(9) - United Kingdom - Liam Curson ~ Total: 169
Highlights: Marmora's Warbler, White-tailed Plover, Bonaparte's Gull Great Grey Shrike, Temminck's Stint, Nightingale, Nightjar, Chough, Puffin, Pied Flycatcher, Lesser Spotted Woodpecker, Marsh Harrier, Arctic Skua, Black-necked Grebe, Long-tailed Duck, Water Pipit, Velvet Scoter, Garganey, Glaucous Gull, Cattle Egret, Red-throated and Black-throated Divers, Dark-bellied Brent, Gadwall, Pintail, Shoveler, Scaup, Pochard, Goldeneye, Water Rail, Jack Snipe, Woodcock, Black-tailed Godwit, Common and Green Sandpipers, Mediterranean Gull, Little Gull, Razorbill, Little Owl, Woodlark, Black Redstart, Blackcap, Chiffchaff, Raven, Bullfinch, Crane, Crossbill, Cettis Warbler, Tawny Owl, Wheater, and Bittern.

(10) - United Kingdom - Ashley Hugo ~ Total: 129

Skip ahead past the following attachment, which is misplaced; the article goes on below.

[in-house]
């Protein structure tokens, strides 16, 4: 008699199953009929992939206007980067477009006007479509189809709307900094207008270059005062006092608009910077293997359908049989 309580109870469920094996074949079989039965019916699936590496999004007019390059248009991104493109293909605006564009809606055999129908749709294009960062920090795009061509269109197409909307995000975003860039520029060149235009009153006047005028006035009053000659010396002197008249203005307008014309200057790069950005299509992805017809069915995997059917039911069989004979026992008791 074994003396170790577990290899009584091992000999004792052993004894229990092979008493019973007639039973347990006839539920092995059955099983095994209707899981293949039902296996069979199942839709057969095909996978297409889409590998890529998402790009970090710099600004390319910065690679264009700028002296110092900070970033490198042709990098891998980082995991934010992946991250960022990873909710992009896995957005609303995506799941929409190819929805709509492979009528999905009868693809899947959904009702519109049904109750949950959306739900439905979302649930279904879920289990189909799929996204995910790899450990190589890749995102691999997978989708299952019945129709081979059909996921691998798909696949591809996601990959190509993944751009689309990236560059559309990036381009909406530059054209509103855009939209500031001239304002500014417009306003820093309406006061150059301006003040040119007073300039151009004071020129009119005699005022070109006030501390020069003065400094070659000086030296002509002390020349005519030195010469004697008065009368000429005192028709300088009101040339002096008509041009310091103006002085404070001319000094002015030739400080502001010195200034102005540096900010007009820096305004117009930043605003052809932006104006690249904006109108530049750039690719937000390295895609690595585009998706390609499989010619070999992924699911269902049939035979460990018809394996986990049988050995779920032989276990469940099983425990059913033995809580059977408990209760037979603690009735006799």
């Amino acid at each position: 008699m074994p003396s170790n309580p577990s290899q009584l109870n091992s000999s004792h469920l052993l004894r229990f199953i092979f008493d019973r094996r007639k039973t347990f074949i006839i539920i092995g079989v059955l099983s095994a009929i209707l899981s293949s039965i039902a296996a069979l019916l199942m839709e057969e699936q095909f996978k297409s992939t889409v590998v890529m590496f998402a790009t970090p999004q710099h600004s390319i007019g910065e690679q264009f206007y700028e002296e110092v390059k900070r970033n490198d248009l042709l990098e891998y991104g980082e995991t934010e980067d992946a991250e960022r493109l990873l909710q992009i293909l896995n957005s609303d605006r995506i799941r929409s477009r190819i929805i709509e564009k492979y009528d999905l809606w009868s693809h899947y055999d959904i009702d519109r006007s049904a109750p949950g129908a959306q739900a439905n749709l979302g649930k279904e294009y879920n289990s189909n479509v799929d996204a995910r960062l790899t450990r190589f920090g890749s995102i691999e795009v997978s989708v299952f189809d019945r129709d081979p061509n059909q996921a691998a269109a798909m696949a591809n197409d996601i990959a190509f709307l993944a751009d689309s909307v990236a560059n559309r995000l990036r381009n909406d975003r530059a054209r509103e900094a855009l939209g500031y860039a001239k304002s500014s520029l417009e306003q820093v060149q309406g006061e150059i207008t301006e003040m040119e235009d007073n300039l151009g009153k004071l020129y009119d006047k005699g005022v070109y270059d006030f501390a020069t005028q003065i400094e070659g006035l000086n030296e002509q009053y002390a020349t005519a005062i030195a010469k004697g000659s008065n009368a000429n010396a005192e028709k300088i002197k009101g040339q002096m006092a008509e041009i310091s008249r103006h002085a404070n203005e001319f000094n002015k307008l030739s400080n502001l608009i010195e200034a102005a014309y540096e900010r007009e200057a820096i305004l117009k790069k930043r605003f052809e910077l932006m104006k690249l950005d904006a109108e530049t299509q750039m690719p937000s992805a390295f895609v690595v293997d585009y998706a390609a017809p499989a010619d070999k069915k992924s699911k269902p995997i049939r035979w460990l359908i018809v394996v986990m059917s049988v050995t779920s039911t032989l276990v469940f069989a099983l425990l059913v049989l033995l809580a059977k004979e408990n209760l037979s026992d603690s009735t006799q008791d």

Highlights: Richard's Pipit, Cattle Egret, Black Redstart, Bittern

(11) - United Kingdom - Simeon Grundy ~ Total: 127
Highlights: Alpine Swift, Smew, Scaup, Bittern, Peregrine, Merlin, Shore Lark, Snow Bunting

(12) - United Kingdom - Oliver Simms ~ Total: 137
Highlights: Serin, Glaucous Gull, Woodlark, Bittern, Rock Pipit, Bearded Tit, Waxwing, Black Redstart, Slavonian Grebe, Little Gull and Short Eared Owl

(13) - United Kingdom - Robert Gilbert ~Total: 99
Highlights: Red-throated Diver, Yellow-legged Gull

Sunday, 25 July 2010

Email Recieved

We would love to share with you an article that we just posted on our own blog! “Top 10 Destinations for Snowbirds” ( ) would be an interesting story for your readers to check out and discuss on your blog, so we hope you will consider sharing it!

Thanks so much for your time, and have a wonderful day!

Sheryl Owen
posted by Andrew Kinghorn

Thursday, 22 July 2010

Admin Coalition

Hi everyone,

Just to let everyone know their is now a coalition of admin between Joseph Nichols and myself (Andrew Kinghorn).

Please continue to use this blog and enjoy it, please post what you like and whenever you like. This is your blog!


Andrew Kinghorn - Admin
Joseph Nichols - Admin

Friday, 16 July 2010

Recent Shots from Suffolk